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Asian stocks tumble following sell-off on Wall Street

Asian markets tumbled on Friday as investors appeared to be jolted by several issues, from the continued prospect of rising inflation to a volatile US-China meeting and stubborn coronavirus flare-ups in Europe.

China’s Shanghai Composite lost 1.7%, while Japan’s Nikkei 225 fell 1.4% and South Korea’s Kospi dropped 0.9%.

Hong Kong’s Hang Seng Index fell 1.6%, recovering somewhat after falling more than 2% earlier in the day. Energy stocks were the index’s biggest drag, with oil firms PetroChina and CNOOC and refiner Sinopec all tumbling 4% or more.

The energy sector slump came after a rough day for oil prices, which tumbled Thursday on fears that the global economic recovery could be held back by stubborn coronavirus outbreaks in Europe and slow vaccine roll-outs. The global oil benchmark Brent crude fell nearly 7% to hit at $63.28 per barrel, while US oil fell more than 7% to $60 a barrel. Oil futures continued to slip during Asian hours.

“With the well-telegraphed vaccine distribution problems in Europe already weighing on the Bloc’s markets,” news of big lockdowns in France “played no small part in oil’s demise,” wrote Jeffrey Halley, senior market analyst for Asia Pacific at Oanda, in a Friday research note.

Those weren’t the only concerns hitting markets. Hong Kong’s tech sector also took a beating, following a steep fall on Wall Street’s tech-focused Nasdaq Composite on Thursday.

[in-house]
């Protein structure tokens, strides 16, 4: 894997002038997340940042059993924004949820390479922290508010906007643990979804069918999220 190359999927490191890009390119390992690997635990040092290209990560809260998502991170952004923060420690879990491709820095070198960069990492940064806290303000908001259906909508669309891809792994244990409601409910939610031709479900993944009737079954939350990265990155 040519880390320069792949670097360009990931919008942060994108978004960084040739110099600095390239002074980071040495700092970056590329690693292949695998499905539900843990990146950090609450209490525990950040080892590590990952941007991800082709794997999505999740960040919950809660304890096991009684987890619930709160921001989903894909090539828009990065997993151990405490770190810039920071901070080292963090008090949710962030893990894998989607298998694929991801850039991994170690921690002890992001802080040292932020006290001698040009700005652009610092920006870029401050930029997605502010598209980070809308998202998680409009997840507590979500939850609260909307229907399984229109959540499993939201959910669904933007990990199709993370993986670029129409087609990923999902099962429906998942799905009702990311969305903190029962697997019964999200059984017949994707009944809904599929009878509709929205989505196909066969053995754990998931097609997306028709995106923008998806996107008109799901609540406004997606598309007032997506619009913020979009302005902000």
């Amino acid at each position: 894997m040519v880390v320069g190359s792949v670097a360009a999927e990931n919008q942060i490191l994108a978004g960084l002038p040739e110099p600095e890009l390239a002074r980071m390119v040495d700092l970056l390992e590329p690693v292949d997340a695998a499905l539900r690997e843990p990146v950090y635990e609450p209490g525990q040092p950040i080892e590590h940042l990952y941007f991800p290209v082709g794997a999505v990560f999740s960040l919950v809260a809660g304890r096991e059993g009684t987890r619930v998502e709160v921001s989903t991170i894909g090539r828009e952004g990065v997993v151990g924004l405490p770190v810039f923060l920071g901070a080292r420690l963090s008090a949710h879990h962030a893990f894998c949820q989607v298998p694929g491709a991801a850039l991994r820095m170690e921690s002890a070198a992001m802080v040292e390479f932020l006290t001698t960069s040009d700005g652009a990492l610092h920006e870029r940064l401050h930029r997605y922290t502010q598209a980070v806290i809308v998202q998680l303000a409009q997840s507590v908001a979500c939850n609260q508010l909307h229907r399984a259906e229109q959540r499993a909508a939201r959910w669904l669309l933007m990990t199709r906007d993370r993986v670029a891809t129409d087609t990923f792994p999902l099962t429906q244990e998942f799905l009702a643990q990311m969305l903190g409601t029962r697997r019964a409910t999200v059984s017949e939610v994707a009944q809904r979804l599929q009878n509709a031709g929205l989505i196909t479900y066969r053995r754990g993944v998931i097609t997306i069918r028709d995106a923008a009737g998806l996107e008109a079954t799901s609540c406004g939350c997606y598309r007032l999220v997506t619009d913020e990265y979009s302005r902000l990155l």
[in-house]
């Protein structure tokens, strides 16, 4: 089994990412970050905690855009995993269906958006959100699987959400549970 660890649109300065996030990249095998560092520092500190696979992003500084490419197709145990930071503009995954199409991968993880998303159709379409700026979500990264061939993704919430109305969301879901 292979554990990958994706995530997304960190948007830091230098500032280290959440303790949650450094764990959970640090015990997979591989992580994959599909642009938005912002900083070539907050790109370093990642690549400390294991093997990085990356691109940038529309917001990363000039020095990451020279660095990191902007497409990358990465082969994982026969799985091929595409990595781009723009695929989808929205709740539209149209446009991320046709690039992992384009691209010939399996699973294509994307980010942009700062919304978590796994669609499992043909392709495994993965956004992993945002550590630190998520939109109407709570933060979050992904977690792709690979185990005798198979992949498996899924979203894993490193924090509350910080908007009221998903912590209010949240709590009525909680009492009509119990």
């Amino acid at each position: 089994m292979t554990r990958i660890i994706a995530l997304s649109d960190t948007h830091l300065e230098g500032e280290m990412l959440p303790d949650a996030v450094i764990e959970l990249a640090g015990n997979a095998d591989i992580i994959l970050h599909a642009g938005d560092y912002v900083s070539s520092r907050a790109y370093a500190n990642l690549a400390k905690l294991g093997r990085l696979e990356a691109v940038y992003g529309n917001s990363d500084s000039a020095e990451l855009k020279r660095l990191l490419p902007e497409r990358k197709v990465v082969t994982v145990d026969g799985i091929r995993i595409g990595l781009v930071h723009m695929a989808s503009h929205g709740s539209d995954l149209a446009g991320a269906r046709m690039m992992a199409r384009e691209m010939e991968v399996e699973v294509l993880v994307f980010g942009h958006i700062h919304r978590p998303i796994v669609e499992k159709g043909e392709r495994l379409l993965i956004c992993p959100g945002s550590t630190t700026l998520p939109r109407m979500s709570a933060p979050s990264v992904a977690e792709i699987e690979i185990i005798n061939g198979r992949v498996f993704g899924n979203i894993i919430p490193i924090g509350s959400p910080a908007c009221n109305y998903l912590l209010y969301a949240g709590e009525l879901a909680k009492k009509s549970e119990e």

While all three major US indexes finished Thursday in the red, the Nasdaq suffered the steepest losses as the 10-year Treasury bond yield climbed to a new 13-month high.

“The rapid rise in long-end US yields has spooked investors again overnight as there appears to be no lasting respite for the fixed income onslaught,” wrote Stephen Innes, chief global market strategist for Sydney-based online broker Axi, in a Friday research note.

He added that tech stocks were hit particularly hard because rising bond yields are bad news for those high-growth companies, as inflation hurts the value of their future earnings. Low rates boost interest in riskier investments, but investors right now are worried that as economies reopen, interest rates may rise sooner than expected.

A rocky start to US-China talks in Alaska might also be weighing on markets, according to Halley.

The two sides traded barbs after US Secretary of State Antony Blinken warned of need to respect the global order. The Chinese eventually accused the US delegation of being “condescending” in tone, while a US official said the representatives from Beijing seemed “intent on grandstanding.”

“To summarise, ‘China isn’t happy,’ so business as usual,” Halley wrote. “Any improved trade premium has vanished from mainland China stock markets today, and reproachment between the two superpowers looks as distant as ever.”

US futures rose Friday. Dow futures were up 48 points, or 0.2%. S&P 500 futures were up 0.3%, while Nasdaq futures advanced 0.7%.

— Julia Horowitz and Anneken Tappe contributed to this report.

Article Topic Follows: Money

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